It’s autumn. Leaves are falling, the nights are getting longer, and there’s a chill in the air. It’s the perfect weather for a roaring bonfire. And you know what we do with bonfires?
We roast things.
Look, we’ve all been there. A close, trusted friend (or – gasp – a family member) recommends a book to us. They claim it’s the best use of ink since the first Bibles rolled off of Gutenberg’s printing press. And you trust them, so you decide to give it a try.
And you don’t like it.
Maybe you don’t hate it – maybe you’re just apathetic about it. And then when your friend/family member asks you what you thought, you’re caught in an awkward position. Do you risk your relationship by telling them the truth, or do you lie to spare their feelings?
I’ve read more than my fair share of what I would call “overrated” books. Not all of them are bad books – in fact, in many cases, I think they’re pretty decent works of literature. But the more I think about them, the less I like them. And mostly, I just think they need to be taken down a peg or two.
So gather around the campfire, readers. I’m about to roast some books.
The Selection series by Kiera Cass
File this one under “I liked it when I read it like seven years ago but the more I think about it the less good it seems.” The Selection is like The Bachelor meets the story of Esther (sorry, my ex-homeschooler keeps coming out) in which thirty-five girls must vie for the prince’s eventual hand in marriage. It’s not a terrible book per se, just has a lot of wasted potential. So much political intrigue is hinted it, but it’s only used when it’s convenient for locking the love interests in a secluded bomb shelter or something. You know. For plot.
The covers are pretty though.
Steelheart by Brandon Sanderson
Confession: I don’t actually have very strong feelings about Steelheart. I liked it well enough – I wrote a whole blog post about it a few years ago – but I never became a huge fan of the series. I think my expectations were just too high in this case. There weren’t any major flaws or cliches that made Steelheart terrible, I was just underwhelmed. I guess I had hoped for something more… epic (pun intended), and what I got was a fun, superhero-y adventure that I quickly forgot about later.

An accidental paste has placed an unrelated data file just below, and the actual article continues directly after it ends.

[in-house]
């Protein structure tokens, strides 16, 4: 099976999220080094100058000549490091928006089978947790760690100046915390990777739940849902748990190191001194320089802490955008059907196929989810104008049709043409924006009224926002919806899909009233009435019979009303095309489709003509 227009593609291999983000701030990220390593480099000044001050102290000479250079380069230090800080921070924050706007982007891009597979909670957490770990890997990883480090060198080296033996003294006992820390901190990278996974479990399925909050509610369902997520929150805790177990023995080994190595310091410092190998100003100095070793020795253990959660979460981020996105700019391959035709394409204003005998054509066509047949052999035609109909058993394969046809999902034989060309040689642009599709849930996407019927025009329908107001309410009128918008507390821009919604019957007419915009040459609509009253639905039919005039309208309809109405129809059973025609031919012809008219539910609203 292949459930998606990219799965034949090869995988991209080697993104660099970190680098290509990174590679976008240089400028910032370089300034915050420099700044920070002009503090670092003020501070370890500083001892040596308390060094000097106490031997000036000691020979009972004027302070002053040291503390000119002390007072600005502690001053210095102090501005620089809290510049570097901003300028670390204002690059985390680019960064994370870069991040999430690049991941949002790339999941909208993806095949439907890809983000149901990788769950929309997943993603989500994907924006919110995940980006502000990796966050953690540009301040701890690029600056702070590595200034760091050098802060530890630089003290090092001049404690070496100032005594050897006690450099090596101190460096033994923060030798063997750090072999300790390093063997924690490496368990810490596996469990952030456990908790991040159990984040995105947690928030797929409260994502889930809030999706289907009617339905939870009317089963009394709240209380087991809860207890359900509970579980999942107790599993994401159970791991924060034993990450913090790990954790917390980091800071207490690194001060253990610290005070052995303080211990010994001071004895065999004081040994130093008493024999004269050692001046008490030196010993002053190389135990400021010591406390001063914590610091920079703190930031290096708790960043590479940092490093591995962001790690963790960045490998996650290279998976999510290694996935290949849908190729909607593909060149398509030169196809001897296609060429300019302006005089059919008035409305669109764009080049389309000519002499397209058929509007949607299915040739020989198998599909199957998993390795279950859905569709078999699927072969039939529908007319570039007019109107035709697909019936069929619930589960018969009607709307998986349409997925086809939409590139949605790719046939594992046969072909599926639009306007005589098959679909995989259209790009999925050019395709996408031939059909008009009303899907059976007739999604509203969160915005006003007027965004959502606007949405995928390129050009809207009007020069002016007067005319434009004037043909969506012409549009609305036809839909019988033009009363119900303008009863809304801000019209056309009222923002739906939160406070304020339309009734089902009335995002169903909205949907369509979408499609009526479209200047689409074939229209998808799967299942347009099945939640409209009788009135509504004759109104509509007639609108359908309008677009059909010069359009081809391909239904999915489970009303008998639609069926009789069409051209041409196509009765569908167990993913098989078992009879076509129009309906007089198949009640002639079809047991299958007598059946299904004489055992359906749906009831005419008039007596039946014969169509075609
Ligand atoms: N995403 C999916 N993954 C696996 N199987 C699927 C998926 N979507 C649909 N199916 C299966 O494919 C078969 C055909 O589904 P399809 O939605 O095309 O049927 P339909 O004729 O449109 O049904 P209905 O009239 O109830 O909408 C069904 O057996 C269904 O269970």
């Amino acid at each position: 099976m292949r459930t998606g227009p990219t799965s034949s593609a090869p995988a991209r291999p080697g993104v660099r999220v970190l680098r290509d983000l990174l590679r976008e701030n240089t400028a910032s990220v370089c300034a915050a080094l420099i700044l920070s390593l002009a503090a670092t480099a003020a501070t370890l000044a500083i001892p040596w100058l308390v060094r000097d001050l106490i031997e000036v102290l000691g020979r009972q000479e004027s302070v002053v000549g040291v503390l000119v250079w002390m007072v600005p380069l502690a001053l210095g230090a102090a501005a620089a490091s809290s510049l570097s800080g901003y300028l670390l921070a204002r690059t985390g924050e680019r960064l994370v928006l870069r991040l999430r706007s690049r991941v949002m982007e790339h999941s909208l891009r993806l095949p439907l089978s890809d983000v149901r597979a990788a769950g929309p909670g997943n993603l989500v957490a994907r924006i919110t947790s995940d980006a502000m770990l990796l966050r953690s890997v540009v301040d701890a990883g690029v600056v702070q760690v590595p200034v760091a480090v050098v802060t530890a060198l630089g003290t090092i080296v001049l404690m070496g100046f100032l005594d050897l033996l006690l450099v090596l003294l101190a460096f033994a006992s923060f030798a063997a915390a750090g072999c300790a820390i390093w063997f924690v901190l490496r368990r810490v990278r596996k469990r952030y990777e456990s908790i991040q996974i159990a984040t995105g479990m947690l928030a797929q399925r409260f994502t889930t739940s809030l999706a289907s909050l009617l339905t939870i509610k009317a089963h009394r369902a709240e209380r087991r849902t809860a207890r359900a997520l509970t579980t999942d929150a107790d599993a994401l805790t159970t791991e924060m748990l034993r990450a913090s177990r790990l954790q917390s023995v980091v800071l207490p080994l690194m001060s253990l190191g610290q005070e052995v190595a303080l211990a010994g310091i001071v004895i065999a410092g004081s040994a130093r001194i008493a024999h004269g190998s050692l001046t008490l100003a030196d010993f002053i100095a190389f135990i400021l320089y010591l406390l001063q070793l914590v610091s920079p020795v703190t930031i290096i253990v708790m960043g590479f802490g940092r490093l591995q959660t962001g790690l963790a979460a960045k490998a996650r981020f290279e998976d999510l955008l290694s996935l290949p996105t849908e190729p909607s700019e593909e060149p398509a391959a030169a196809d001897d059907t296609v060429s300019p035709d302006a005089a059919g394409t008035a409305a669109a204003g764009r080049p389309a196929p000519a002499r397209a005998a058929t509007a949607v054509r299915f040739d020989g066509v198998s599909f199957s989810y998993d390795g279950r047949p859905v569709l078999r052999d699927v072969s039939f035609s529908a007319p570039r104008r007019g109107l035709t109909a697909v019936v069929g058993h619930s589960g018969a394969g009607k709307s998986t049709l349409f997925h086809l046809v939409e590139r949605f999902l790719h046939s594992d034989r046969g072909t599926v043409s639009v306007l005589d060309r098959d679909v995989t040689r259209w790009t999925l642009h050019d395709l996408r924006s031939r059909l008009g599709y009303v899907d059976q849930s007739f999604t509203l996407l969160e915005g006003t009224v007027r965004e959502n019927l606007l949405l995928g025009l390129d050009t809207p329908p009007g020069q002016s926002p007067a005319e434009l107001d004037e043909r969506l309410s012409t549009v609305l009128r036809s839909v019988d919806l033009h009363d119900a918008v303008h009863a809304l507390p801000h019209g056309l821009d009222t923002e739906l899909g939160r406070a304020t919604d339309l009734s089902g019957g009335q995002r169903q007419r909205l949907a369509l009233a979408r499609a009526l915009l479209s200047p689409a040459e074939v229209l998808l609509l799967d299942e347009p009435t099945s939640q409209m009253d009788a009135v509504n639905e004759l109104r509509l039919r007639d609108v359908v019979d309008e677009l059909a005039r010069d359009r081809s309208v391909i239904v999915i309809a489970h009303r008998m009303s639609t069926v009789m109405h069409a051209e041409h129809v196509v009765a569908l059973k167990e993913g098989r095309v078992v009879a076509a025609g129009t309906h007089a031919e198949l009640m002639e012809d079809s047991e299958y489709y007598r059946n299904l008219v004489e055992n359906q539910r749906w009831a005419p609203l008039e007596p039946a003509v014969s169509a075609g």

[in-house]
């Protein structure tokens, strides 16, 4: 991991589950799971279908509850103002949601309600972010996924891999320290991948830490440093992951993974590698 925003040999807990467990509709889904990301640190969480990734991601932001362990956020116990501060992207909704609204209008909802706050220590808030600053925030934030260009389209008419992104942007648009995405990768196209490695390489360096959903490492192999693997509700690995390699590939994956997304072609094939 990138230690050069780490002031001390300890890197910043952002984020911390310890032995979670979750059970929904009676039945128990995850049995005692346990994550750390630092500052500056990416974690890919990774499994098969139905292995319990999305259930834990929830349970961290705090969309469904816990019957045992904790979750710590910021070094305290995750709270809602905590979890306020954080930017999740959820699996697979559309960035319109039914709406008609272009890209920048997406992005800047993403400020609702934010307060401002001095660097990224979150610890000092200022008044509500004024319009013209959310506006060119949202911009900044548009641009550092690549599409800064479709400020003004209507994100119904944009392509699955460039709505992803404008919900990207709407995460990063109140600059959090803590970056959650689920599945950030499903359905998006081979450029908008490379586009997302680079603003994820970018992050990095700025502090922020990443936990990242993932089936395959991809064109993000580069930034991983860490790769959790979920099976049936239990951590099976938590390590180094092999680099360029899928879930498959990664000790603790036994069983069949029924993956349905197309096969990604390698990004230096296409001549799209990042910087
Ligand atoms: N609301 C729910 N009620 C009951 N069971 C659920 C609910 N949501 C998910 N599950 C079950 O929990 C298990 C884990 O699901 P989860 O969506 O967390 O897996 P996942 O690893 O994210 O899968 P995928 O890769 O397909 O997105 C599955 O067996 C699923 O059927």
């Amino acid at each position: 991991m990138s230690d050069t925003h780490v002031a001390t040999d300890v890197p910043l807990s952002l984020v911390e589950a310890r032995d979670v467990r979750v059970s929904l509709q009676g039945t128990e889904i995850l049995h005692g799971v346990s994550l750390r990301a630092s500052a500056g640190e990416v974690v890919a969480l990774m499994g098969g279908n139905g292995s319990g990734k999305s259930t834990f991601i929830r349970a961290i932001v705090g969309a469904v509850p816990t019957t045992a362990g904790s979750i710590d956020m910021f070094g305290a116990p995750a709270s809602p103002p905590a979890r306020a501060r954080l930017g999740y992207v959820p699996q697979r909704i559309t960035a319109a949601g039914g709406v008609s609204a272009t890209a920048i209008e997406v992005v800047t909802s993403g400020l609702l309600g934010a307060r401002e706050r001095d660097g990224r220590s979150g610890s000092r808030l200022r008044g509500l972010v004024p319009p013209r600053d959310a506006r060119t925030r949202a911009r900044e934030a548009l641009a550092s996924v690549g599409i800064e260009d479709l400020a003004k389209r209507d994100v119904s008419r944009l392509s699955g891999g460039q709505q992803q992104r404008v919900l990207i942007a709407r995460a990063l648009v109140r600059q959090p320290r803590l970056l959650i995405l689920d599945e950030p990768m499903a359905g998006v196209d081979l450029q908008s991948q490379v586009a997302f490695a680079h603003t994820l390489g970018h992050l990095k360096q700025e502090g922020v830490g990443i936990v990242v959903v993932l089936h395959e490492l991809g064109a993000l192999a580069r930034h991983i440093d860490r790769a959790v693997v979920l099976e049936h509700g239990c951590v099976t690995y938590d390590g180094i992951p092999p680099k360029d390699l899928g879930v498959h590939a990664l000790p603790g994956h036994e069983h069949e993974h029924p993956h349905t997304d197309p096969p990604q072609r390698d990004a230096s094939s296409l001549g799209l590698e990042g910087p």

Alex Rider series by Anthony Horowitz
This is from my espionage phase (who am I kidding, it’s not a phase). Think James Bond for teenage boys, but probably worse. There were parts of these books that intrigued me: the gadgets, the evil schemes, the strategies. Sometimes I even liked the characters. But unfortunately, Alex Rider fell into the trap of focusing on one (1) character and ignoring the development of all others for the sake of giving him a mediocre personality. The only interesting people in this whole series are Yassen and Jack. Change my mind.
Ready Player One by Ernest Cline
It pains me to put this book on this list, but the truth must be spoken. I wanted to love Ready Player One so much. You all know I’m a gamer, so a novel focused on a virtual reality video game seemed right up my alley. This looked like the Holy Grail for small nerdy me. And I was let down. Granted, I wasn’t in the target audience. Ready Player One is definitely intended for men who grew up in the 1980s, not for a teenage girl. But I’ve read plenty of other books where I wasn’t the target, and I enjoyed them just fine. The problem was more that Ready Player One alienated me as a female reader by turning every female character into a one-dimensional stereotype. Read Warcross by Marie Lu instead.
Maximum Ride series by James Patterson
Why is this series around, and why won’t it die? It’s been resurrected what, like three times? Can you revive something that wasn’t even alive in the first place? Is James Patterson even a real human or just an computer program that read a bunch of crummy YA novels and then composed one of its own? I don’t even know what made me read these books in the first place. Maybe some part of my teenage brain knew that James Patterson was a big-name author and that a “good” reader ought to read his books. I wish I had never cursed myself with this series. If I could erase any book from my memory, it would be Maximum Ride.
I Am Number Four by Pittacus Lore
This makes two terrible book-to-movie adaptations starring Alex Pettyfer, who is completely irrelevant but it’s still weird. Anyway, like many of the other books on this list, I Am Number Four looked promising. Aliens? People like aliens! The Area 51 raid was a meme for a reason. But the story’s delivery didn’t just kill my hopes for the series, it dragged my hopes into an dark alleyway, beat them with an aluminum Hello Kitty baseball bat and then left them there to die. This book takes too long to get to its point, is full of cliches, and in general just takes far too much mental effort to read.